Once, the much-loved 2007 Irish indie, was kind of the little movie musical that could. Made on a shoestring budget in Dublin, it starred songwriters Glen Hansard and Marketa Irglova as thinly veiled versions of themselves, and it was as much about the love of making music as it was about the budding but unfulfilled love between the two central characters.
With a soundtrack filled with attractive contemporary folk music, the film became a cult hit, grossing $20 million worldwide — and the pivotal song "Falling Slowly" won an Academy Award for Irglova and Hansard.
"We made this film two years ago, we shot on two handi-cams, it took us three weeks to make, we made it for a hundred grand," said a clearly stunned Hansard at the Oscar ceremony. "We never thought we'd ever come into a room like this and be in front of you people."
'A Delicate Little Story'
Now, Hansard and Irglova's idiosyncratic movie has been turned into an equally idiosyncratic piece of theater — by an entirely different team of collaborators. Director John Tiffany and choreographer Steven Hoggett created Black Watch, an indelible theater piece about a Scottish regiment in Iraq; they're working with the Dublin-bred playwright Enda Walsh, known for kaleidoscopically language-rich plays with a fierce and vivid sense of place and culture.
Walsh says the challenge was to take a delicate little story about an Irish busker and a Czech immigrant and create something more robust for the stage.
"Our sensibilities were always to retain the heart of the piece, but you know, it needs a language and it needs a more, sort of, physical narrative," he says. "Because if you were to place [the film] onstage, it just, it would evaporate. We know that, as theater makers."
What Walsh and his collaborators have done is not only reinforce plot points and build up characters who barely register in the film, but also to suffuse the story with music-making. They've kept most of the songs from the film, and added other material by Hansard and Irglova. All 13 actors play instruments — some play more than one — and all are onstage for the entire show.
It's kind of a big Irish hootenanny, set in a working bar, and the audience can buy a pint before the show and during intermission. And the songs are used in an unconventional way to tell the story. Director John Tiffany calls Once "a song sung in a pub" and says at the core, it's simply a play about music.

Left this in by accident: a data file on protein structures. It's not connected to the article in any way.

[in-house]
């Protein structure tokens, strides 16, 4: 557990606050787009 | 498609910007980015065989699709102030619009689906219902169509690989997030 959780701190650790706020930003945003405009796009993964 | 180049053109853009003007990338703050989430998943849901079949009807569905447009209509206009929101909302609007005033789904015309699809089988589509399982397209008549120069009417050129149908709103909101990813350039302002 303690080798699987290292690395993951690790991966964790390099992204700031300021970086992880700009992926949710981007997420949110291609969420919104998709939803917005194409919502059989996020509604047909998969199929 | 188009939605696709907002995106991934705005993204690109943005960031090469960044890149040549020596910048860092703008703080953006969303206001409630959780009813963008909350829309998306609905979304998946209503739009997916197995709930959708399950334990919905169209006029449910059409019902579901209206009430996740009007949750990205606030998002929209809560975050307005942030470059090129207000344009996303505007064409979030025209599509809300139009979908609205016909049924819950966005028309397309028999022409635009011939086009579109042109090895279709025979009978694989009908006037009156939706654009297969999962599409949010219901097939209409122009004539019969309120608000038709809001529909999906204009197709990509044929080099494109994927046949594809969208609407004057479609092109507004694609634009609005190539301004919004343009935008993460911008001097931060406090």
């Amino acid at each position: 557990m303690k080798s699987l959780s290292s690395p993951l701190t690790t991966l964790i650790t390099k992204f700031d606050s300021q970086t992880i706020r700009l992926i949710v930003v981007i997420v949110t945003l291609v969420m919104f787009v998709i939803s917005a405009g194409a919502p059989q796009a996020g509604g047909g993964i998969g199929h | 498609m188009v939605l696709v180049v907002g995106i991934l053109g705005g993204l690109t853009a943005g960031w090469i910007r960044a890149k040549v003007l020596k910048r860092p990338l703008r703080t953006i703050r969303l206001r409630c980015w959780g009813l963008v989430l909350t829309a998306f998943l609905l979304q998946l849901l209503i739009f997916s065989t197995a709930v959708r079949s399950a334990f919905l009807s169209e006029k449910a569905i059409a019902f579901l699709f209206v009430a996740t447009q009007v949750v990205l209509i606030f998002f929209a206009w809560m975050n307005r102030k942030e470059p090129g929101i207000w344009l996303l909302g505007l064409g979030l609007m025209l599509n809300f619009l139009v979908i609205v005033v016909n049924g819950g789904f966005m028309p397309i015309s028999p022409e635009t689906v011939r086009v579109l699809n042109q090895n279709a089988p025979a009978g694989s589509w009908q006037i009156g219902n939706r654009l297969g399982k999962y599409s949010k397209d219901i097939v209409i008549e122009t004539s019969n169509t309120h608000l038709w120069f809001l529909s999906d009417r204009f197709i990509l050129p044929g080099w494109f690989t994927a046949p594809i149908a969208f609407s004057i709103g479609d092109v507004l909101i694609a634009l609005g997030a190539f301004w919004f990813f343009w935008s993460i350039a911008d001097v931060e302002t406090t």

"It's a piece of theater about the healing power of music. And we don't really ever have that moment where somebody — supposedly in a realistic, naturalistic setting — suddenly bursts into song."
That's because the music is omnipresent. "As the audience come in," Tiffany says, "everybody's singing. So that's the vocabulary; that's the world that we're in."
About A Guy, And A Girl
Steve Kazee plays the role Glen Hansard had in the film, known to the audience only as "the guy." He says having the cast on both sides of the stage, enveloping him in sound, is a powerful experience.
"I don't know, it's a really beautiful thing to be part of," he says, "to sort of be onstage and be wrapped up inside of that swell of an ensemble of musicians and singers."
Kazee, who loved the film so much he initially turned down the role, says the musical has more dramatic thrust than the movie.
"In the film, it's more about two people who meet, they fall in love, and they have this thing for a week. In our show, it's about a guy who's broken — really broken — and a girl who's broken, and [they] find a way to heal themselves through each other."
Broken she may be, but "the girl," played by Cristin Milioti, drives the ephemeral love story for Enda Walsh, who describes her character as the heart of the show. She's the one responsible for pushing the guy and the other characters to fulfill their potential.
"Her character sort of barely existed on-screen, but for me [she] was all about the light — was all about someone who could change your world and change your life, immediately," Walsh says. "There's this sort of maelstrom of sort of emotion that goes on with her."
When he was called for this project, he confesses, Walsh had never seen the movie.
"I watched it and I thought, 'Oh right, this is It's A Wonderful Life, effectively.' You know, the story of a guy who's sort of given up on stuff, and this sort of angel arrives and casts a light over his life somehow, and the people around him."
'Like Catching A Butterfly'
There's something about Once that makes an audience feel as if they've eavesdropped on a series of intimate, emotionally touching moments. Director John Tiffany says there's "a simplicity about this story; there's a fragility to it."
"I don't know if Enda said this, but his friend, the film director Pavel Pavlovsky, said to Enda, when he found out he was working on Once, 'That'll be like catching a butterfly.' "
Once takes wing Dec. 6 at the New York Theatre Workshop, off-Broadway. If all goes well, its next stop could be Broadway this spring.
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